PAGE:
Attached Files:

    • IMG_2092.jpg  (769.6 KB, 1,809 views)
  6. MacTester57

    MacTester57

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    Sep 1, 2013 at 9:01 PM #6
    MacTester57

    MacTester57

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    Kiwi,

    The NUC's inner sheet metal case - which I recommend to reuse - is about 34 mm thick. The thickest point is from the hump in the heat sink area to the point where the HDMI connector sits.

    In the G4, the NUC fits perfectly in the space where the 3.5" HD was. However, it's about 8mm thicker. So I had to remove a part of the drive cage and even a part of the DVD drive itself to allow the usage of the internal 19V header. See here: http://www.tonymacx86.com/imac-mods/104625-mactester57s-hemimac-g4-7.html#post650195

    MacTester
     
  7. kiwisincebirth

    kiwisincebirth

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    Sep 2, 2013 at 3:11 AM #7
    kiwisincebirth

    kiwisincebirth

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    Thanks

    I have been doing some more reading about the Haswell NUC, according to one article it been slimmed down, by almost 5mm (size of the case). HDMI has been replaced with mini HDMI, usb ports rotated, and ethernet port sits in gap in board. This must translate into a thinner overall board

    At this point I have to assume it will fit into the 28mm that I have. If when I get one of these it doesn't fit, will look to cut some holes in the mid-frame to allow the tallest components to sit down a little lower.

    Cooling will be a challenge. Will post some layout pics latter

    Some Articles on New NUC:
    http://www.legitreviews.com/intel-nuc-kit-d54250wyk-spotted-at-pax-prime-w-haswell-cpu-inside_122531
    http://www.hardwarezone.com.sg/tech-news-intel-extend-nuc-next-unit-computing-family-haswell
     
  8. kiwisincebirth

    kiwisincebirth

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    Sep 2, 2013 at 4:25 AM #8
    kiwisincebirth

    kiwisincebirth

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    Part 1 - Introduction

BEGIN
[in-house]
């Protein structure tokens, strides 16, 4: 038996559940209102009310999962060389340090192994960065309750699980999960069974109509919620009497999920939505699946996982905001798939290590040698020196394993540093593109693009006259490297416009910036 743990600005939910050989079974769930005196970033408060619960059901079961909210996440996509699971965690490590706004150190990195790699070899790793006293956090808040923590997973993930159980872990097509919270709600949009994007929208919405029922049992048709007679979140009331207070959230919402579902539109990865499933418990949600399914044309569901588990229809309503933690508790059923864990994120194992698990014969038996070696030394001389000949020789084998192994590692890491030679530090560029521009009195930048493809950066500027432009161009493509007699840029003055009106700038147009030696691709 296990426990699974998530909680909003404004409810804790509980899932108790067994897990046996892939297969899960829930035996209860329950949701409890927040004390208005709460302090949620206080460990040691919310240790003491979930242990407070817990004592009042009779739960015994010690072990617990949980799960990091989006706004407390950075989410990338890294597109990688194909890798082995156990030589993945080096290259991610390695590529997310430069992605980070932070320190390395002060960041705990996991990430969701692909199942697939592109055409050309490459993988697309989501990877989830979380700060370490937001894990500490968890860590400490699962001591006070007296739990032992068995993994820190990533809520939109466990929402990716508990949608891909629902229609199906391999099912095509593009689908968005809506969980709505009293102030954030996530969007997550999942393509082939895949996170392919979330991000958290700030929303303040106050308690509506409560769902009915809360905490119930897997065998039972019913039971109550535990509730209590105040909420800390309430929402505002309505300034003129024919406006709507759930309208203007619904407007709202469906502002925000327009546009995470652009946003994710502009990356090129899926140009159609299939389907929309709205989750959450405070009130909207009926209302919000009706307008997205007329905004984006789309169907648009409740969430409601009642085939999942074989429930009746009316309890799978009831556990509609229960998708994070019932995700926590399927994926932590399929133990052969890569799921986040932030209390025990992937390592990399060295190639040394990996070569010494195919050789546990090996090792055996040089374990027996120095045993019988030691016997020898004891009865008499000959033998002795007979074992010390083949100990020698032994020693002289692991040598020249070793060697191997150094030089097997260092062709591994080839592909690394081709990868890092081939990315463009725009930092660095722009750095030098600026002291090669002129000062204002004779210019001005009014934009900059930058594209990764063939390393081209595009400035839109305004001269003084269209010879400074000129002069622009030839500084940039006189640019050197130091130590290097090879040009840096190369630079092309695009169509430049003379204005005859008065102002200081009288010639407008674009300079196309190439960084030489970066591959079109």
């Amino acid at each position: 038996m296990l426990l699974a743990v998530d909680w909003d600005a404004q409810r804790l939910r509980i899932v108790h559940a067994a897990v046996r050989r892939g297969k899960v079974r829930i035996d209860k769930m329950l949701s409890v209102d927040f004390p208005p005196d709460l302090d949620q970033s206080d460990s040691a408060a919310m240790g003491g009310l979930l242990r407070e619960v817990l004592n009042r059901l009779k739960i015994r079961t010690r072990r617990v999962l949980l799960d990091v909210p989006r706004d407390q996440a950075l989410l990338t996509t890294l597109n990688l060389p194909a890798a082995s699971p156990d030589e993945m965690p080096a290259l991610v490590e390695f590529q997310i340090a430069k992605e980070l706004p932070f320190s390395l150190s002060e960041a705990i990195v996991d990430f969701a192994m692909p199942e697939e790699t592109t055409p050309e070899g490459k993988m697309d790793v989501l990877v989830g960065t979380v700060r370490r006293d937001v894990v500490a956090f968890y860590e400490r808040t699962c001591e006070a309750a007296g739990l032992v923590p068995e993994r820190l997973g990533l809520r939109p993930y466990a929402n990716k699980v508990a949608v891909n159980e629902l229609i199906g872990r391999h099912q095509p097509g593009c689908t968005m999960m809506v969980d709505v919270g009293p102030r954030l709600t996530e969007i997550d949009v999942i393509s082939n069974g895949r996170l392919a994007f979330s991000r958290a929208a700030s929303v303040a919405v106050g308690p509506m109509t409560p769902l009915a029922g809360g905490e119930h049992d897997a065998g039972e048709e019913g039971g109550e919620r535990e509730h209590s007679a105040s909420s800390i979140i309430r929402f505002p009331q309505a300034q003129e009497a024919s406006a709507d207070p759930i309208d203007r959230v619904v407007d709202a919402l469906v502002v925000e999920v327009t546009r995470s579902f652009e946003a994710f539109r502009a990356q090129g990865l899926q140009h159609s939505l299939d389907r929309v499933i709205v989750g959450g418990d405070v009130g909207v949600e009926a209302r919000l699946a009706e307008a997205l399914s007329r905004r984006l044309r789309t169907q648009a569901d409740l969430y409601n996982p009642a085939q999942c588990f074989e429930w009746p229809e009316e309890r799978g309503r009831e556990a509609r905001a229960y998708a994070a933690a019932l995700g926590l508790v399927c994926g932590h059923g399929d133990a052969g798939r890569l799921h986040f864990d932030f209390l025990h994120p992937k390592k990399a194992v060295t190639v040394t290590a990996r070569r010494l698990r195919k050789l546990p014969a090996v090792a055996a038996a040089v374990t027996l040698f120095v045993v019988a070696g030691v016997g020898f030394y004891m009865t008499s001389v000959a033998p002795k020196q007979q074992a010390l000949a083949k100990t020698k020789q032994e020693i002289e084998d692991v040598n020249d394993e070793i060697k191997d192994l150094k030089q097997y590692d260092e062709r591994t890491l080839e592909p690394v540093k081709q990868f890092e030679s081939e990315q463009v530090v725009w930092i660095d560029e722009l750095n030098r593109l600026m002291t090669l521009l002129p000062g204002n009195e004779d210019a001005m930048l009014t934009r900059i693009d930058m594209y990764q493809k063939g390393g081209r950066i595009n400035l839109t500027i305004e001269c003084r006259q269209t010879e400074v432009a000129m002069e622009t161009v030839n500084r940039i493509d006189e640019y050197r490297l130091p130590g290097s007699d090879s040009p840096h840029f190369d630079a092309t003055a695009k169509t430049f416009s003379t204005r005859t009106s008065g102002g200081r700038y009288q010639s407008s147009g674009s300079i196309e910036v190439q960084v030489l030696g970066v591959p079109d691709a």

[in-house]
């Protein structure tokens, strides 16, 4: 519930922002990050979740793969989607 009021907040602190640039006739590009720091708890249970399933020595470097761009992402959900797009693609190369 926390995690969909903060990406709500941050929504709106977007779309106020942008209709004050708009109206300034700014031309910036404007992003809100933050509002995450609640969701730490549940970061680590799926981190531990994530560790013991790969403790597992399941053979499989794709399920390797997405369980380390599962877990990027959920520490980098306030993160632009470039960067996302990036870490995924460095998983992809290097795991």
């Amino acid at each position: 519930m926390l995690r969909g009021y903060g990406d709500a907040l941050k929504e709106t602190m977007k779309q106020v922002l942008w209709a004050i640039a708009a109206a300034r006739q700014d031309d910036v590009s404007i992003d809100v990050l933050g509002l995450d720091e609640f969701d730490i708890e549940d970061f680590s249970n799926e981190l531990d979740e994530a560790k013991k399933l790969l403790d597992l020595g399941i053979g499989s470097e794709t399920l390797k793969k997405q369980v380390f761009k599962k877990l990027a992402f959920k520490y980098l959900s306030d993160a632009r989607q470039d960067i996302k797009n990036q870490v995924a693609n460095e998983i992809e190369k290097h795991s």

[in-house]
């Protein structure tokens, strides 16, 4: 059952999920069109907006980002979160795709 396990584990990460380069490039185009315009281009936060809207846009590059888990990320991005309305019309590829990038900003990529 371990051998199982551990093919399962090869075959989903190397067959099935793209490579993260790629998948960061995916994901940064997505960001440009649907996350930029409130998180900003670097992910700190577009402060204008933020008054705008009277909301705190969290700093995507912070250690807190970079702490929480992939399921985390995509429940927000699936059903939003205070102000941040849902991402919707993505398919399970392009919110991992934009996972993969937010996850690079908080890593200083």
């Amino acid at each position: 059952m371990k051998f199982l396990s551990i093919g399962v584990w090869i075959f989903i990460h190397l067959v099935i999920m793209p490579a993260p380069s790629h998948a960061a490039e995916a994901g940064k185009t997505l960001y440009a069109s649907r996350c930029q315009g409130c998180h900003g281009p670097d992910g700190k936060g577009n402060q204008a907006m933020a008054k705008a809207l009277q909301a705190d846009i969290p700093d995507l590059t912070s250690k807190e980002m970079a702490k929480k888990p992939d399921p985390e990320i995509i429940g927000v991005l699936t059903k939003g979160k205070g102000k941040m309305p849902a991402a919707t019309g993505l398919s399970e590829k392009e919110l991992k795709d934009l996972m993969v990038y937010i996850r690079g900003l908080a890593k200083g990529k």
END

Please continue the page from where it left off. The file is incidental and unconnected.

In Australia, you really don't get the same choice of what you build, on PowerMac's are freely available, you have to take what is available when it comes to Cubes, and iMacs, in year and a half I have building this is only the second computer available on eBay

    I Purchased a first generation 20" iMac G5 (white) model, for really three reasons:
    1. The LCD used in this case is confirmed (by DremelJunkie) to be compatible with his G4 modding techniques.
    2. Easier to work on. You remove the back panel exposing all the computer components, in latter models access was via the front of the computer, which means LCD must be removed first. Latter models are also thinner.
    3. I choose the 20" (over 17") because it is a bigger screen, which also means more room inside the case.
    GOALS
    • Basically keep as much of the original as possible, no outward change.
    • Keep internal componets i.e. PSU LCD FANS Inverter
    • Backlight dimming via SW (OSX) control.
    • Internal 3.5 inch HDD
    • Optical Drive
    • Internal WIFI / Bluetooth / Speakers
    • Sleep LED.
    • Startup Chime - Not priority
    A Haswell NUC was chosen, based on preliminary information it:
    • Has a SATA Port to drive internal HDD
    • Runs off 12V Power source (which the native G5 PSU provides)
    • Thinner, every mm counts!
    Here is my layout plan, as you can see I wish to keep (in Green) a lot of the ancillary components, PSU, fans, etc. The really is only one place the NUC can go, but its placement leaves 4cm top an bottom for all the external connectors. There also is a lot of space above the PSU for other conversion components (Picaxe, Pico, etc).

    It would be good to the CPU fan to function as intended to suck air through the NUC's heatsink, will need a mod to the existing shroud, or even a new shroud, but would remove the need for the NUC supplied fan.